-rw------- 1 user user    0 Mar 12 12:48 hello-chtc_845638_2.err
-rw-rw-r-- 1 user user 3180 Mar 12 12:48 hello-chtc_845638.log
-rw-rw-r-- 1 user user  580 Mar 12 12:40 hello-chtc.sub

Useful information is provided in the user log and the output files.

HTCondor creates a transaction log of everything that happens to your jobs. Looking at the log file is very useful for debugging problems that may arise. An excerpt from hello-chtc_845638.log produced due the submission of the 3 jobs will look something like this:

000 (845638.000.000) 03/12 12:46:29 Job submitted from host: <128.104.100.43:9618?sock=5235_1ed5_2>
...
000 (845638.001.000) 03/12 12:46:29 Job submitted from host: <128.104.100.43:9618?sock=5235_1ed5_2>
...
000 (845638.002.000) 03/12 12:46:29 Job submitted from host: <128.104.100.43:9618?sock=5235_1ed5_2>
...
001 (845638.000.000) 03/12 12:48:06 Job executing on host: <128.104.58.85:49163>
...
005 (845638.000.000) 03/12 12:48:06 Job terminated.
	(1) Normal termination (return value 0)
		Usr 0 00:00:00, Sys 0 00:00:00  -  Run Remote Usage
		Usr 0 00:00:00, Sys 0 00:00:00  -  Run Local Usage
		Usr 0 00:00:00, Sys 0 00:00:00  -  Total Remote Usage
		Usr 0 00:00:00, Sys 0 00:00:00  -  Total Local Usage
	17  -  Run Bytes Sent By Job
	92  -  Run Bytes Received By Job
	17  -  Total Bytes Sent By Job
	92  -  Total Bytes Received By Job
        Partitionable Resources :    Usage  Request Allocated
           Cpus                 :                 1         1
           Disk (KB)            :       12     1000  26703078
           Memory (MB)          :        0     1000      1000
...
And, if you look at one of the output files, you should see something like this:

Hello CHTC from Job 0 running on slot4@e069.chtc.wisc.edu
Congratulations. You've run your first jobs in the CHTC!

2. What Else?

A. Removing Jobs

To remove a specific job, specify the job ID nubmer from the queue (format: Cluster.Process). Example:

[alice@submit]$ condor_rm 845638.0
You can even remove all of the jobs of the same cluster by specifying only the Cluster value for that batch.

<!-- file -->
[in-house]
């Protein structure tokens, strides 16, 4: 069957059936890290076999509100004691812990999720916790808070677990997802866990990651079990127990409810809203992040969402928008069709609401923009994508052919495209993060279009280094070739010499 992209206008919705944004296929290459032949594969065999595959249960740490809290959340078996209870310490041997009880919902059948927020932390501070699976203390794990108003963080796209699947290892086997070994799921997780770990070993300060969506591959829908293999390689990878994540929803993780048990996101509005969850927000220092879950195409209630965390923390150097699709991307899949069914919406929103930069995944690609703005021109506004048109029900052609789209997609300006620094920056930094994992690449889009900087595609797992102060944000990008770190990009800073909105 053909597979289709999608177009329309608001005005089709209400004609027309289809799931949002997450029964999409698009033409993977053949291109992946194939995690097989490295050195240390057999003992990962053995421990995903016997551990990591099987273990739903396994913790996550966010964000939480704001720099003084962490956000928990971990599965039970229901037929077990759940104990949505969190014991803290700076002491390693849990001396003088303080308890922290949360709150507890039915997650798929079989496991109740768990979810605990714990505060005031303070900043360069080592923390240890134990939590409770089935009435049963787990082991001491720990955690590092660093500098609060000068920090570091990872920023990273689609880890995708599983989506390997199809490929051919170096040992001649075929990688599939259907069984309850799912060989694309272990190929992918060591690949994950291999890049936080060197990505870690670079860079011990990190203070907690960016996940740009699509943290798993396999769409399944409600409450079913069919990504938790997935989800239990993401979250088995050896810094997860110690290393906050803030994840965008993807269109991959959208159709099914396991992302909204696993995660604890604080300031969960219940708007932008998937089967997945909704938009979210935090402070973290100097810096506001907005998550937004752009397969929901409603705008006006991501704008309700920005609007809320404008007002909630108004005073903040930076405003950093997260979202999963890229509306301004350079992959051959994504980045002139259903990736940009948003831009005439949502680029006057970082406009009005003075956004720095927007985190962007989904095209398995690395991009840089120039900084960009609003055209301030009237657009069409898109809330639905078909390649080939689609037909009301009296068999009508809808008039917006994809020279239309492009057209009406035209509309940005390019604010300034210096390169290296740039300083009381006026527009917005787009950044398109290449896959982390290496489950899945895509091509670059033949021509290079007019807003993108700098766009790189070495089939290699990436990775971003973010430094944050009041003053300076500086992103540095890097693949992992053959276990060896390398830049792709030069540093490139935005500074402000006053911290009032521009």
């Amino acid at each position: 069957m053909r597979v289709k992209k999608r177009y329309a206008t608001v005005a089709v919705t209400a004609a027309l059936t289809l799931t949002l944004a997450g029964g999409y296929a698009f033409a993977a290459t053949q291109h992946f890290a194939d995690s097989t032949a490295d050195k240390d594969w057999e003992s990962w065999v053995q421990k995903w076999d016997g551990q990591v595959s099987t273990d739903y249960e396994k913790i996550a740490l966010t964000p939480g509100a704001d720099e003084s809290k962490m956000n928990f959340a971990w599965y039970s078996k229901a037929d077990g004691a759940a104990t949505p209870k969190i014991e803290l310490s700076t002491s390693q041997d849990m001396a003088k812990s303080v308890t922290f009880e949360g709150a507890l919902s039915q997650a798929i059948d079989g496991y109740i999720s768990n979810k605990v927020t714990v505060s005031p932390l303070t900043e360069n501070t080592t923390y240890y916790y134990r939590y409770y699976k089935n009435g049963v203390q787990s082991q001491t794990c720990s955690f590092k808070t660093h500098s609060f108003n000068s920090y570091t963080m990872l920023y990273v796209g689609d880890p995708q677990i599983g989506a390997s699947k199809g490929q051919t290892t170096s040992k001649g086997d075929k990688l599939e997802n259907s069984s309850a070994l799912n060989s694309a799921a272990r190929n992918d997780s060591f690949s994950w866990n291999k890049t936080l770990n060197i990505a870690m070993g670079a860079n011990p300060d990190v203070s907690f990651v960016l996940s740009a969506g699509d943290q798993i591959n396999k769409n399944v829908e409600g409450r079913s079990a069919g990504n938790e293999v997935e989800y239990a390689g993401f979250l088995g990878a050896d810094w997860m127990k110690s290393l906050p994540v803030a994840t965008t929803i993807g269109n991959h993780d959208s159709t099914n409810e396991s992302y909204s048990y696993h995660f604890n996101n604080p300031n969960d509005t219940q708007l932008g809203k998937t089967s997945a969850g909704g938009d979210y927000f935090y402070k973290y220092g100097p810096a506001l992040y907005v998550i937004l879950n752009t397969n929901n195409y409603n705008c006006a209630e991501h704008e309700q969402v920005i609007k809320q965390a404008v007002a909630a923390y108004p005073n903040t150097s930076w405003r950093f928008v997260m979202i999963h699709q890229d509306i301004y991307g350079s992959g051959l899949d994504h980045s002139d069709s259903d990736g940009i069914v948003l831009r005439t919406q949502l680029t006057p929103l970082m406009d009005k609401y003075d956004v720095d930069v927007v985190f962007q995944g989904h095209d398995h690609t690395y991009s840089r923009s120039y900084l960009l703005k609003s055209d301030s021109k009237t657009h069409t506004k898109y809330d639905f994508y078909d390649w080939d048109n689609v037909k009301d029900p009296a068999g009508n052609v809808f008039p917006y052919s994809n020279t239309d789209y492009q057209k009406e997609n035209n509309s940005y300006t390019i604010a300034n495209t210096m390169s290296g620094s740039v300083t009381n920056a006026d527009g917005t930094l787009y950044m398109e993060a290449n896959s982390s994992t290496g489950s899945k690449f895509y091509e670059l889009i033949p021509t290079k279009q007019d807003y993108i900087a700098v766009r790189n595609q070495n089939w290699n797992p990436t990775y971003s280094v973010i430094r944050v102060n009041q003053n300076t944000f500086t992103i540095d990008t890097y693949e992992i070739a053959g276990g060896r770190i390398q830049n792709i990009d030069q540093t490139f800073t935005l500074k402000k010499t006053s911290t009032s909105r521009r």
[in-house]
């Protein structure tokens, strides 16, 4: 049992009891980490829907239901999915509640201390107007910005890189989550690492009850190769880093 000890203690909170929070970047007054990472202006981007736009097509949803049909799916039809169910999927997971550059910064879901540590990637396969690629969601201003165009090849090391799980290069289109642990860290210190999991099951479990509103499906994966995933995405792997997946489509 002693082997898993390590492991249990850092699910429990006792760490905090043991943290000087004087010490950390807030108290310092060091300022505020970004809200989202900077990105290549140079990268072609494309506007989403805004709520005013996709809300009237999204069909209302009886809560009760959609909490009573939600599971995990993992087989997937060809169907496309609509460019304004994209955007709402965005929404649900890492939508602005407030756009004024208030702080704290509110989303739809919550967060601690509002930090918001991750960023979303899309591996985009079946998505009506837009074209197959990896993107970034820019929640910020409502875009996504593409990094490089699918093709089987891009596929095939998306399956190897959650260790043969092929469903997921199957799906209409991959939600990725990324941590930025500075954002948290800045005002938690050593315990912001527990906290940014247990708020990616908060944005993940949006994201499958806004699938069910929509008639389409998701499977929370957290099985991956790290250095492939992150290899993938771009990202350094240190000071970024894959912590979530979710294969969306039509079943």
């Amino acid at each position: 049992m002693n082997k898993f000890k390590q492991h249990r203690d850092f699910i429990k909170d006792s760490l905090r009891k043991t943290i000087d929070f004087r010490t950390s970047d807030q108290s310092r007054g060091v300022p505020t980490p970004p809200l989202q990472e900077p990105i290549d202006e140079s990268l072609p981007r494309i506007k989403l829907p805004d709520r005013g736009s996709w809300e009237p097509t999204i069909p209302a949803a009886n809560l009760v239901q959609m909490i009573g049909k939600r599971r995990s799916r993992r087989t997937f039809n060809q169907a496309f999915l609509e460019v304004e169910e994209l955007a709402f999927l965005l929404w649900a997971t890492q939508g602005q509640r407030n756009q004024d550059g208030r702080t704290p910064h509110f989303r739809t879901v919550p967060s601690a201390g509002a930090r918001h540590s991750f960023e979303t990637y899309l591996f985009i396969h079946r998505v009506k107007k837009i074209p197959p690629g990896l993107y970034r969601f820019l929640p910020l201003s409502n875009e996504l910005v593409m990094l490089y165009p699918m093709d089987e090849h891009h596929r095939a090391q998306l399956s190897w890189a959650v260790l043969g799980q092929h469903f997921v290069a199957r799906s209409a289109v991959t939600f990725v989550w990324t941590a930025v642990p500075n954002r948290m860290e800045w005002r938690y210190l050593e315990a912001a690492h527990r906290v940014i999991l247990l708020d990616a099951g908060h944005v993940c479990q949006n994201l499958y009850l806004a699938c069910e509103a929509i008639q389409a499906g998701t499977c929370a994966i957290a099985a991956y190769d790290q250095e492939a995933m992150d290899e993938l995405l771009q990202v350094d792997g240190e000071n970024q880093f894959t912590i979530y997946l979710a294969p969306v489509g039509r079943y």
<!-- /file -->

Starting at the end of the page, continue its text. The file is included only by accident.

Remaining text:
To remove all of your jobs:
[alice@submit]$ condor_rm $USER

B. The Importance of Testing

1. Examining Job Success. Within the log file, you can see information about the completion of each job, including a system error code (as seen in "return value 0"). You can use this code, as well as information in your ".err" file and other output files, to determine what issues your job(s) may have had, if any.

2. Determining Memory and Disk Requirements. The log file also indicates how much memory and disk each job used, so that you can first test a few jobs before submitting many more with more accurate request values. When you request too little, your jobs will be "evicted" from the computer they're running on, and HTCondor will have to try to rerun them (maybe many times) until it requests enough for you. When you request too much, your jobs may not match to as many available "slots" as they could otherwise, and your overall throughput will suffer in that case as well.

3. Determining Run Time. Depending on how long each of your jobs are (determined by examining when the job began executing and when it completed), you can send your jobs to even more computers than are in the CHTC Pool (where your jobs will run, by default). Refer to the table below for tips on how to send your jobs to the rest of the UW Grid and to the national Open Science Grid.

C. Getting the Right Resources

Be sure to always add or modify the following lines in your submit files, as appropriate, and after running a few tests.

Submit file entryResources your jobs will run on
request_cpus = cpus Matches each job to a computer "slot" with at least this many CPU cores.
request_disk = kilobytes Matches each job to a slot with at least this much disk space, in units of KB.
request_memory = megabytes Matches each job to a slot with at least this much memory (RAM), in units of MB.
+WantFlocking = true Also send jobs to other HTCondor Pools on campus (UW Grid)
Good for jobs that are less than ~8 hours, or checkpoint at least that frequently.
+WantGlideIn = true Also send jobs to the Open Science Grid (OSG).
Good for jobs that are less than ~8 hours (or checkpoint at least that frequently), and have been tested for portability. (Contact Us for more details).

D. Now, time for a little homework

To get the most of the CHTC, you will want to have a good understanding of how HTCondor works. The full HTCondor manual is comprehensive, but the links below guide you to the most important sections to read in order to get started. You can always dig into more details as you become more experienced.

Now you are ready for some real work

Ok, you have the basics! This should be enough background to get you started using the CHTC for the real problems you came to us for. Remember, we are here to help. Don't hesitate to contact us at chtc@cs.wisc.edu with questions.